While much of the media – especially in the Anglophone world – has been focusing on the American election and the implications of Donald Trump’s victory, there’s been a new outbreak of violence in western Myanmar that needs urgent attention before it escalates and undermines the country’s ongoing reform process.
Last month, the authorities in Rakhine state reported an attack on several police posts near the western frontier with Bangladesh in which nine policemen were killed.
The attack was blamed on Muslim insurgents – who have posed little of a threat during the country’s long history of unrest.
Last week saw serious clashes between the army and these insurgents, who have yet to be firmly identified, but do seem to be Rohingya, that has left more than thirty dead, among them at least two soldiers.
Ever since its independence from Britain in 1947, Myanmar – or Burma as it used to be known – has experienced ethnic conflict.
At that time, several of its ethnic minorities rebelled against the central government – dominated by the Burman majority – and have been fighting ever since for greater self- government.
Until recently, Rakhine in the western part of the country had not been a major centre of unrest.
But since 2011, when the country has started to open up to the wider world and the military has gradually stepped back from running the country, Rakhine has seen an upsurge in communal violence.
It began with members of the Buddhist majority attacking and harassing people from the Muslim Rohingya minority who they regard as illegal immigrants from Bangladesh.
This prejudice was fuelled by the central government, which failed to take action against Buddhist extremists inciting hatred against the country’s Muslim minority.
The government has also refused to recognise the Rohingya as citizens, arguing they are illegal immigrants from Bangladesh. Most historians, on the other hand, argue Muslims have been living in the area for hundreds of years, although in what numbers is unclear.
The argument is more than academic with the Rohingya rendered effectively stateless given they are not Bangladeshi citizens either.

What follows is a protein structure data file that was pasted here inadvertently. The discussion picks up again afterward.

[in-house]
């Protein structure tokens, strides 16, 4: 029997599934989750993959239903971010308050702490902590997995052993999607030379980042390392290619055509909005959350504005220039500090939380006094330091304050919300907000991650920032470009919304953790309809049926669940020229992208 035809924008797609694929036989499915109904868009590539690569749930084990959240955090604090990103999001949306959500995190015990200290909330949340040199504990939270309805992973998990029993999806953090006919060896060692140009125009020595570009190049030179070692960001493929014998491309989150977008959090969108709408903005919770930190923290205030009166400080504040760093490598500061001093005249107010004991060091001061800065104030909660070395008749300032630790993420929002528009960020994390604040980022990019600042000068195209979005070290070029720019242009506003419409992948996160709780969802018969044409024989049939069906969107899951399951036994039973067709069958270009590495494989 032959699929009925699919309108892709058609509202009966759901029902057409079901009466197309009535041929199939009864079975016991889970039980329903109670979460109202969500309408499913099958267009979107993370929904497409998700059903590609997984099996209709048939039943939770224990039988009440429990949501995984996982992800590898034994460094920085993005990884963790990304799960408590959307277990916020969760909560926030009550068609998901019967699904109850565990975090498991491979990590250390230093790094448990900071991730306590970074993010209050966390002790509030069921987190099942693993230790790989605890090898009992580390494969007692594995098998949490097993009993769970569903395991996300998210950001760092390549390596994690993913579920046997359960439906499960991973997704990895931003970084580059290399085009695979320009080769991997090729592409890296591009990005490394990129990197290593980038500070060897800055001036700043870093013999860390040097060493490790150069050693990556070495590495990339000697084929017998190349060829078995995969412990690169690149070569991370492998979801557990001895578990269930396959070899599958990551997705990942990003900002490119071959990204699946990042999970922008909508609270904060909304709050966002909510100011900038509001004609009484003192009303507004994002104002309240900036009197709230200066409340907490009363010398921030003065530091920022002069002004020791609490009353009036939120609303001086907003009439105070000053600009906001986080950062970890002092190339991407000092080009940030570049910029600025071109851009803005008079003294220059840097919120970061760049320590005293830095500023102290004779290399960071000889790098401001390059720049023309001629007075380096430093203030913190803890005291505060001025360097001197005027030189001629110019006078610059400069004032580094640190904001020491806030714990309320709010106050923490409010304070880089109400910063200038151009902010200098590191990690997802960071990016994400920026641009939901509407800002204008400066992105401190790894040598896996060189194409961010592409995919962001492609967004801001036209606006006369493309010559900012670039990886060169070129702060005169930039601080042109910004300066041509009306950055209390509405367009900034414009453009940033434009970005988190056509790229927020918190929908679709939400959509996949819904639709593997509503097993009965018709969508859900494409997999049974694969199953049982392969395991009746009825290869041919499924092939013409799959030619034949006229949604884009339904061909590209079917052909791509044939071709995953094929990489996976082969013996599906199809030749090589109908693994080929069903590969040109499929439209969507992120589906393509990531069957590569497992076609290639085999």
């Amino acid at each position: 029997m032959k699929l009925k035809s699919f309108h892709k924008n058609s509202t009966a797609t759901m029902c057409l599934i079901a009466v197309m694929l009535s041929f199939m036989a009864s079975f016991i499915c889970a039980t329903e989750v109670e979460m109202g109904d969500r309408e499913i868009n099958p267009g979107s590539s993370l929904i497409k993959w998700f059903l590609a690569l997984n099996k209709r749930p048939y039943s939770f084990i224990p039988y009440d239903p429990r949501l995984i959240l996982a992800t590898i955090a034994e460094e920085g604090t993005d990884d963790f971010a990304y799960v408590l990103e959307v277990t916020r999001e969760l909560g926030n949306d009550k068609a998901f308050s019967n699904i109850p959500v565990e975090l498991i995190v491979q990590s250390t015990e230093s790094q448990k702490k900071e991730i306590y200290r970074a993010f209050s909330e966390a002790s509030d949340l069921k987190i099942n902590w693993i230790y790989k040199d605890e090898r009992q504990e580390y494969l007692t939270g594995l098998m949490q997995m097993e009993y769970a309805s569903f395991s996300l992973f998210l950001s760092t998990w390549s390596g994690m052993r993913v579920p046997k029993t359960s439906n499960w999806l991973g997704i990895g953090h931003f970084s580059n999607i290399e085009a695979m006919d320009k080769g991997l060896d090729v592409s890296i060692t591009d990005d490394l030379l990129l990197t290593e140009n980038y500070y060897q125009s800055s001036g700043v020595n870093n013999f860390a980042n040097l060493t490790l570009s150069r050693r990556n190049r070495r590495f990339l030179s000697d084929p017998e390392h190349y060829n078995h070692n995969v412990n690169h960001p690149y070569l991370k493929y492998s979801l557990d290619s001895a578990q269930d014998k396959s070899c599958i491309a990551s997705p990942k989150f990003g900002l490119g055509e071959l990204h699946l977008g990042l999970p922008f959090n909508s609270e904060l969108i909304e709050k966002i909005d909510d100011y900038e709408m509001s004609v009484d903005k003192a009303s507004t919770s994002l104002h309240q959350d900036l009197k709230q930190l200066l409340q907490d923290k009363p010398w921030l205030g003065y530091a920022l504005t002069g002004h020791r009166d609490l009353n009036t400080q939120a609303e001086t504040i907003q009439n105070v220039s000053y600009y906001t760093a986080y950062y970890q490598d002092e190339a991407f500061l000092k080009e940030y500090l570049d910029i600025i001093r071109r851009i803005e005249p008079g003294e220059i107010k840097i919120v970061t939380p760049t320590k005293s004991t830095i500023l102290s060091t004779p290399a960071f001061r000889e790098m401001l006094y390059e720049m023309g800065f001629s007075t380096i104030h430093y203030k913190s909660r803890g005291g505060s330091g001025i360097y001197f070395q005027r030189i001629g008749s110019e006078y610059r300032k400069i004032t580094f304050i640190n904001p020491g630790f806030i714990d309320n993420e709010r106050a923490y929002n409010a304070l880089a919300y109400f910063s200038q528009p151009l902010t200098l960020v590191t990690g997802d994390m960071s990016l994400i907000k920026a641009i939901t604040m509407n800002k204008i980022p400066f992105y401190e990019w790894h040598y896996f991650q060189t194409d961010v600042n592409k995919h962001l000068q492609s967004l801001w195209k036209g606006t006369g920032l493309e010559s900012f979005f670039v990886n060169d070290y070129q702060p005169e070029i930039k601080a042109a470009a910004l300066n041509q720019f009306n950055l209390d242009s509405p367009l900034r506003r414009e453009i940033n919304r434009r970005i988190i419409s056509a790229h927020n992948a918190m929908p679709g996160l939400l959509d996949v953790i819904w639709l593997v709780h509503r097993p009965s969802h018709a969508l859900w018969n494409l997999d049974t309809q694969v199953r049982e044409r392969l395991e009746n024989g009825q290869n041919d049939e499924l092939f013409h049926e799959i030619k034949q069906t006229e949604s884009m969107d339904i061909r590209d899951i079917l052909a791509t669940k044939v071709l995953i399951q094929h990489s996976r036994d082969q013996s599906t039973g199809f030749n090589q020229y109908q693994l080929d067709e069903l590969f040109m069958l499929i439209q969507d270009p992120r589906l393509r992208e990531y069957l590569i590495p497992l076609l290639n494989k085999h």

The chaotic violence and international criticism of its failure to protect people forced the central government to intervene and set up camps for Rohingya who’d been driven from their homes by Buddhist violence.
Since then, Rohingya have languished in camps and many others have attempted to flee by sea to neighbouring countries.
This new wave of boat people have not been welcome in the countries where they’ve landed, principally Thailand and Indonesia, which has dimmed the prospect of finding refuge abroad.
Assuming the recent attacks are being carried out by armed Rohingya, it should hardly come as a surprise.
All the roots of a wider insurgency have been gestating for a while.
Attacked by their neighbours, left unprotected by the security forces and with the option of seeking asylum in nearby states limited, it looks like some have decided to fight fire with fire.
By the evidence being gathered by rights groups, the Myanmar military – which has been fighting ethnic insurgent groups for seventy years – is responding in time honoured fashion.
The danger is that an insurgency based among Muslims could attract outside support and end up taking a more radical turn, as it has in other countries, like Nigeria where the Boko Haram group ended up aligning themselves with ISIS.
The fact that the country is now run by a civilian-led government under the Nobel peace laureate Aung San Suu Kyi since historic elections just over a year ago, makes this turn of events even more disturbing.
Ms Suu Kyi has called for calm, but she has ducked supporting Rohingya demands for citizenship – her moral compass seems to have been distorted by electoral considerations with her desire to avoid alienating Buddhist voters overcoming her commitment to human rights.
This refusal to take a tough line in their defence has disappointed many Rohingya and may have contributed to more concluding violence is the only way to defend their community – after all if a leader who has been admired around the world for her commitment to democracy won’t help you, who will?
If this is the judgement against her, it may be a bit harsh.
Under the constitutional deal that led to the end of sixty years of direct military rule and the first competitive elections in decades which catapulted Aung San Suu Kyi and her NLD into office, the military retain control over key ministries, including defence, and still have considerable freedom of action.
So the civilians don’t seem to be driving the response to the insurgency in Rakhine.
Whatever the politics in Naypyidaw, the latest violence and heavy handed response of the army pose a challenge to the authority of Ms Suu Kyi’s government and threaten to undermine her international reputation even further.
However, Ms Suu Kyi has not shown much inclination to use the clout she possesses from her own personal popularity and her party’s overwhelming electoral victory to restrain the military.
Former United Nations Secretary General Kofi Annan had been brought in to try to find a political solution before the recent attacks on the security forces.
His efforts clearly haven’t yielded much so far– it’s time Aung San Suu Kyi put more weight behind the veteran diplomat’s push for a compromise before things get much worse.